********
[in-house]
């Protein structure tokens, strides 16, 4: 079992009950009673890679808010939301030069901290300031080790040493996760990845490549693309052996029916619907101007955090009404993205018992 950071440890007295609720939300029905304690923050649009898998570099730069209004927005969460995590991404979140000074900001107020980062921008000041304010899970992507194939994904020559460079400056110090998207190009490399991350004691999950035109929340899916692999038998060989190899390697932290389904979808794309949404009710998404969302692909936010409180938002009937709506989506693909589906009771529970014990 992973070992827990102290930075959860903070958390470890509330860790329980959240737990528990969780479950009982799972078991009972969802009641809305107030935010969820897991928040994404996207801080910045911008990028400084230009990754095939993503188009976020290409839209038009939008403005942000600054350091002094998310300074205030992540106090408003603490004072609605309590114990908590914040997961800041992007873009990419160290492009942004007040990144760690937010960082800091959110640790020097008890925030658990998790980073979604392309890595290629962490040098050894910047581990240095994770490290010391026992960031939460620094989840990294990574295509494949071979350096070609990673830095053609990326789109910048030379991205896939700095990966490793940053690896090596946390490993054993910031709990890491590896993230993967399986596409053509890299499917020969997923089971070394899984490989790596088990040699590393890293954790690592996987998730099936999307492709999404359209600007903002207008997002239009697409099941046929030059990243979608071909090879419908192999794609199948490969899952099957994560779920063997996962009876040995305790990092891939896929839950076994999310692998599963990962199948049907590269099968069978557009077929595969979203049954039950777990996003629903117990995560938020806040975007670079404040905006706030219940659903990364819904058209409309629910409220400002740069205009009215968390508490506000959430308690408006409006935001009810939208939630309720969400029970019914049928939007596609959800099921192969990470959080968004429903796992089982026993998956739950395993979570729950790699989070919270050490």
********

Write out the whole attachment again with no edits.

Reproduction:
[in-house]
């Protein structure tokens, strides 16, 4: 079992009950009673890679808010939301030069901290300031080790040493996760990845490549693309052996029916619907101007955090009404993205018992 950071440890007295609720939300029905304690923050649009898998570099730069209004927005969460995590991404979140000074900001107020980062921008000041304010899970992507194939994904020559460079400056110090998207190009490399991350004691999950035109929340899916692999038998060989190899390697932290389904979808794309949404009710998404969302692909936010409180938002009937709506989506693909589906009771529970014990 992973070992827990102290930075959860903070958390470890509330860790329980959240737990528990969780479950009982799972078991009972969802009641809305107030935010969820897991928040994404996207801080910045911008990028400084230009990754095939993503188009976020290409839209038009939008403005942000600054350091002094998310300074205030992540106090408003603490004072609605309590114990908590914040997961800041992007873009990419160290492009942004007040990144760690937010960082800091959110640790020097008890925030658990998790980073979604392309890595290629962490040098050894910047581990240095994770490290010391026992960031939460620094989840990294990574295509494949071979350096070609990673830095053609990326789109910048030379991205896939700095990966490793940053690896090596946390490993054993910031709990890491590896993230993967399986596409053509890299499917020969997923089971070394899984490989790596088990040699590393890293954790690592996987998730099936999307492709999404359209600007903002207008997002239009697409099941046929030059990243979608071909090879419908192999794609199948490969899952099957994560779920063997996962009876040995305790990092891939896929839950076994999310692998599963990962199948049907590269099968069978557009077929595969979203049954039950777990996003629903117990995560938020806040975007670079404040905006706030219940659903990364819904058209409309629910409220400002740069205009009215968390508490506000959430308690408006409006935001009810939208939630309720969400029970019914049928939007596609959800099921192969990470959080968004429903796992089982026993998956739950395993979570729950790699989070919270050490």